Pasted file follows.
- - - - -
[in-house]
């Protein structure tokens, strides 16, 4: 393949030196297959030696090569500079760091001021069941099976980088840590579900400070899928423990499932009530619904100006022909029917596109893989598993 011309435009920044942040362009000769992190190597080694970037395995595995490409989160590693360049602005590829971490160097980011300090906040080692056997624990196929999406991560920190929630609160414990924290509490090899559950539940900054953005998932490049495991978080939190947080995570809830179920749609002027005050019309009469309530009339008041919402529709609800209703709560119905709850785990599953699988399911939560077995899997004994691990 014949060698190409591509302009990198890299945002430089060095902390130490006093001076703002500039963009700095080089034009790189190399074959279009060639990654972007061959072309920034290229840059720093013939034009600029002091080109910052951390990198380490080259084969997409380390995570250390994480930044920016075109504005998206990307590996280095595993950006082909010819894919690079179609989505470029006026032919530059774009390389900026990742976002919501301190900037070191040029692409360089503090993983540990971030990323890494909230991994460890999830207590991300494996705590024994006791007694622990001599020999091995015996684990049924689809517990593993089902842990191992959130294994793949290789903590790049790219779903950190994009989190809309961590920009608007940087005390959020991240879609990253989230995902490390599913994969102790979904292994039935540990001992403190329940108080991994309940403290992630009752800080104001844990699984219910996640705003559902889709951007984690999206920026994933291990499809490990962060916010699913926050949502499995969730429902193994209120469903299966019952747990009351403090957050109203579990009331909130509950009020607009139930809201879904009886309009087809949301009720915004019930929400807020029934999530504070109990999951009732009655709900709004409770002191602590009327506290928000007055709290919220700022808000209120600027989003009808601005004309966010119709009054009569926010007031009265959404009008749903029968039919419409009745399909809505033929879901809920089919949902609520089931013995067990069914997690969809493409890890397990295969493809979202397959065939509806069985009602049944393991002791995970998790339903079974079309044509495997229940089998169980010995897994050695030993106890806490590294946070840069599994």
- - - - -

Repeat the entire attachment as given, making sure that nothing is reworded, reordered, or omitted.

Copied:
[in-house]
């Protein structure tokens, strides 16, 4: 393949030196297959030696090569500079760091001021069941099976980088840590579900400070899928423990499932009530619904100006022909029917596109893989598993 011309435009920044942040362009000769992190190597080694970037395995595995490409989160590693360049602005590829971490160097980011300090906040080692056997624990196929999406991560920190929630609160414990924290509490090899559950539940900054953005998932490049495991978080939190947080995570809830179920749609002027005050019309009469309530009339008041919402529709609800209703709560119905709850785990599953699988399911939560077995899997004994691990 014949060698190409591509302009990198890299945002430089060095902390130490006093001076703002500039963009700095080089034009790189190399074959279009060639990654972007061959072309920034290229840059720093013939034009600029002091080109910052951390990198380490080259084969997409380390995570250390994480930044920016075109504005998206990307590996280095595993950006082909010819894919690079179609989505470029006026032919530059774009390389900026990742976002919501301190900037070191040029692409360089503090993983540990971030990323890494909230991994460890999830207590991300494996705590024994006791007694622990001599020999091995015996684990049924689809517990593993089902842990191992959130294994793949290789903590790049790219779903950190994009989190809309961590920009608007940087005390959020991240879609990253989230995902490390599913994969102790979904292994039935540990001992403190329940108080991994309940403290992630009752800080104001844990699984219910996640705003559902889709951007984690999206920026994933291990499809490990962060916010699913926050949502499995969730429902193994209120469903299966019952747990009351403090957050109203579990009331909130509950009020607009139930809201879904009886309009087809949301009720915004019930929400807020029934999530504070109990999951009732009655709900709004409770002191602590009327506290928000007055709290919220700022808000209120600027989003009808601005004309966010119709009054009569926010007031009265959404009008749903029968039919419409009745399909809505033929879901809920089919949902609520089931013995067990069914997690969809493409890890397990295969493809979202397959065939509806069985009602049944393991002791995970998790339903079974079309044509495997229940089998169980010995897994050695030993106890806490590294946070840069599994």